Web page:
Sunday, February 12, 2012

Kwik Sew 2239

The last one is the one with the lace appliques, impossible to photograph.

This is the second Kwik Sew pattern that I have used, and I have to say, I really like them. I love the size of the instruction sheet for one, the instructions seem to be clearer and better illustrated,  and the fact that the patterns are printed on better quality paper is a bonus as well. The first one was of course, 2908, for panties, which I have blogged about excessively, no need to revisit it. Right? Even though I have made more.

I have made 4 camisoles for the Husbands Aunt Edna. The pattern calls for a woven, with the neck and armholes finished with bias strips. I used nylon tricot instead (scored a bolt of it at the thrift store, super cheap) so I cut the strips on the cross grain. This fabric isn't the easiest to work with, but it can be tamed with Spray Starch (capitalized on purpose, it earned it). The neckline is trimmed in the round, ie you sew the ends of the strips together and then sew them on the neck, the armhole trim is sewn flat and then the side seams are sewn. I made the first one like that but it doesn't look as nice, I prefer a cleaner finish. For the second, third, fourth etc I finished the armholes the same way as the neck. Looks much nicer and doesn't take that much more time or fiddling.

I made the mistake of SWT (sewing while tired) and accidentally made two tiny snips in one of the tops. The fabric won't ravel or run or anything, and Edna would never notice but you can't give someone something with holes in it, right? So I found lace in my pile of notions (who knew???), trimmed a couple of motifs and sewed them on the camisole. Not my best work, but what the heck.

Some notes and suggestions (mainly for me for when I make more of these, lol). I didn't use the pattern for the strips, I just cut strips across the width of the fabric (108" btw), and then measured the neckline and armholes to cut the strips. After cutting the strips from the tricot, I immediately starched, folded them in half and ironed them. I also used the strips to finish the hem.  If/when I make this pattern from a woven, I will use french seams for the shoulder and side seams. It would take almost no time, looks much nicer, and would feel nicer to sleep in.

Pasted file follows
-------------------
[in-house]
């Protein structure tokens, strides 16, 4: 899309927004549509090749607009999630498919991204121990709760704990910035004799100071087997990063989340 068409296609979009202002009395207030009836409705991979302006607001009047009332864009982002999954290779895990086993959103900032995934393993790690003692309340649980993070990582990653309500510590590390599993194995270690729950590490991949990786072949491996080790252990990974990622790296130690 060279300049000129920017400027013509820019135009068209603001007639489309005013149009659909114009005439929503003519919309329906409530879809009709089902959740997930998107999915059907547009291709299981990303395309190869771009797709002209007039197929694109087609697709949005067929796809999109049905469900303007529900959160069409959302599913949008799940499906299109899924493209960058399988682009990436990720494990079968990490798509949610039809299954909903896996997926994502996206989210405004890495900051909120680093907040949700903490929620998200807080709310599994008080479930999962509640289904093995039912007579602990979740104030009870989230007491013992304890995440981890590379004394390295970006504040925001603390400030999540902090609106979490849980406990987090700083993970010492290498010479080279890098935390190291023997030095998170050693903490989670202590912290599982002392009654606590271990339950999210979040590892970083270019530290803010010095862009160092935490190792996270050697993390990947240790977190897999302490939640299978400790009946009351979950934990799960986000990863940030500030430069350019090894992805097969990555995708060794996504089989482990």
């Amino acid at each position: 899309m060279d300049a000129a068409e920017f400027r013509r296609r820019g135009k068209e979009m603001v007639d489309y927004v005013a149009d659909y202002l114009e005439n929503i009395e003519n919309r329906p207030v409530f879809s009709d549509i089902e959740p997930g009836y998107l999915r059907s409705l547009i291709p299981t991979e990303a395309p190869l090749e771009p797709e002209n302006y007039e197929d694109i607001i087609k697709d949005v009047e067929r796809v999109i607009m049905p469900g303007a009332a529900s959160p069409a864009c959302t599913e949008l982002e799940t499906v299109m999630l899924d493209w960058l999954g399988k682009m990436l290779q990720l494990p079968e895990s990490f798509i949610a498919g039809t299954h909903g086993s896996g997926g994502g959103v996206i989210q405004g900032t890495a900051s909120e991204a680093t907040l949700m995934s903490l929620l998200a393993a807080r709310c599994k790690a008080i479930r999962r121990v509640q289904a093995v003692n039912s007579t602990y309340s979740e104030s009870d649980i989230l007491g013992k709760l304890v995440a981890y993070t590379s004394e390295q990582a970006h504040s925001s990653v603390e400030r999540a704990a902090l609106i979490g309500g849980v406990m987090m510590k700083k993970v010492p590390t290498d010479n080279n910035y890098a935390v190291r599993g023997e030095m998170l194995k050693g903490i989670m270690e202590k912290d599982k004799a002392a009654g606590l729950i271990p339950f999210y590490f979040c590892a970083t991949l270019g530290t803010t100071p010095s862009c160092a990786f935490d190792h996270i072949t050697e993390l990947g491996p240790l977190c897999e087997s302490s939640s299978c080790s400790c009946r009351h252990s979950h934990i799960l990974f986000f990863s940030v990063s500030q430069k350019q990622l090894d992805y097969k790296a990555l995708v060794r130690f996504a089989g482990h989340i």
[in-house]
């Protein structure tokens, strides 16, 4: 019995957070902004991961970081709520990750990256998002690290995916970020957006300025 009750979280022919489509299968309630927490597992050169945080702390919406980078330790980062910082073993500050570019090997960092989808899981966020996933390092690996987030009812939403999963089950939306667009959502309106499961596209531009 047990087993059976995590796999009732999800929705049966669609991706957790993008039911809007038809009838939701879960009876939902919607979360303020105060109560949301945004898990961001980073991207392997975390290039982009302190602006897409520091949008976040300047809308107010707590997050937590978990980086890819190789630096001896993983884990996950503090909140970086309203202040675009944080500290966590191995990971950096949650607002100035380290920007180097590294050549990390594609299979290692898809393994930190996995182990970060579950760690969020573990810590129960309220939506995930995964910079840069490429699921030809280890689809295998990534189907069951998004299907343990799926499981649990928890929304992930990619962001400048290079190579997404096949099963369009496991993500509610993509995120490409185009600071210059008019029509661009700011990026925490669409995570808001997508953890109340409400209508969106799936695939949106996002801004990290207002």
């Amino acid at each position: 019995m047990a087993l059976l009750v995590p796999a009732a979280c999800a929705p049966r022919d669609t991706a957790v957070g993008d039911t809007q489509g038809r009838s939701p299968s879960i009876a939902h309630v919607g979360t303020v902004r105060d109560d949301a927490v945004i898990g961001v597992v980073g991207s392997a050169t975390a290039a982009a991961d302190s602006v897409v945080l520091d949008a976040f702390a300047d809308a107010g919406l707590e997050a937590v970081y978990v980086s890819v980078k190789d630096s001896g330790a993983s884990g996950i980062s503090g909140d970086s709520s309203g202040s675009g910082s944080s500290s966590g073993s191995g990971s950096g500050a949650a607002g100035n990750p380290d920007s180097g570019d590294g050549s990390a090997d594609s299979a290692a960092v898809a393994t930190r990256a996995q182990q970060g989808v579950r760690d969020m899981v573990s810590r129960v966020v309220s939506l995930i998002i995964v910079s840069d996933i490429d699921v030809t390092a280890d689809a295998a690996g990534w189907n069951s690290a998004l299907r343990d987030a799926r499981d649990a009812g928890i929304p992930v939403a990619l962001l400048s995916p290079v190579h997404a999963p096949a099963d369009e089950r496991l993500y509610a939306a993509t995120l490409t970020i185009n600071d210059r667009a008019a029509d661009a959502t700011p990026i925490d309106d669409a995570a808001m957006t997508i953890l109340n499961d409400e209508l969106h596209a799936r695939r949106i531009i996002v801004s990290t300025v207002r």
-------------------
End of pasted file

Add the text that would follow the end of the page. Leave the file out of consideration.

Aunt Edna is thrilled with them. She says they feel much better than all the other camisoles she has. I suspect she is more pleased with the concept that someone actually sewed something just for her. Sorry no pictures of Edna wearing one of the camisoles-TMI. 8-)

In my previous post, I promised pictures of the fabric for my next couple of projects. Here goes.

Taffeta-this is going to be a muslin of The Tablecloth Skirt. The fabric is nice quality, but the colours. Oh well. I inherited this piece from a friend of my MIL. I wish I could find something to make from it that I would wear and/or use. 

All these are cotton flannelette, they are going to be wearable muslins (hopefully) of V1096, V8397, and V8637.
Wish me luck.


  1. Nice tops, I really need new ones.

  2. SWT... I'm going to have to remember that, I'm certainly guilty of it and generally end up pulling everything out that I did.

    I've had good experiences with the few Kwik Sew patterns I used. In particular 3779, bathing suit with shirring up the front, quite flattering. I'm glad to hear the gift was well received, that was really thoughtful of you.

  3. Oh that taffeta! Textile envy level 4....

    1. Do you really like the taffeta? Because if you do, I will send it to you. I mean it. It really deserves to be more than a muslin.

  4. I'm glad she was so happy with these lovely camisoles; they look beautiful! You are so thoughtful.

  5. The camisoles look gorgeous! It's lovely of you to do that for Aunt Edna. I have Spray Starch on my errands list for tomorrow, and I'm sure it will earn every capital letter in my house too.

    I actually love taffeta for dresses, and I have some on my "to buy" list but that color/print combo would look decidedly odd on me.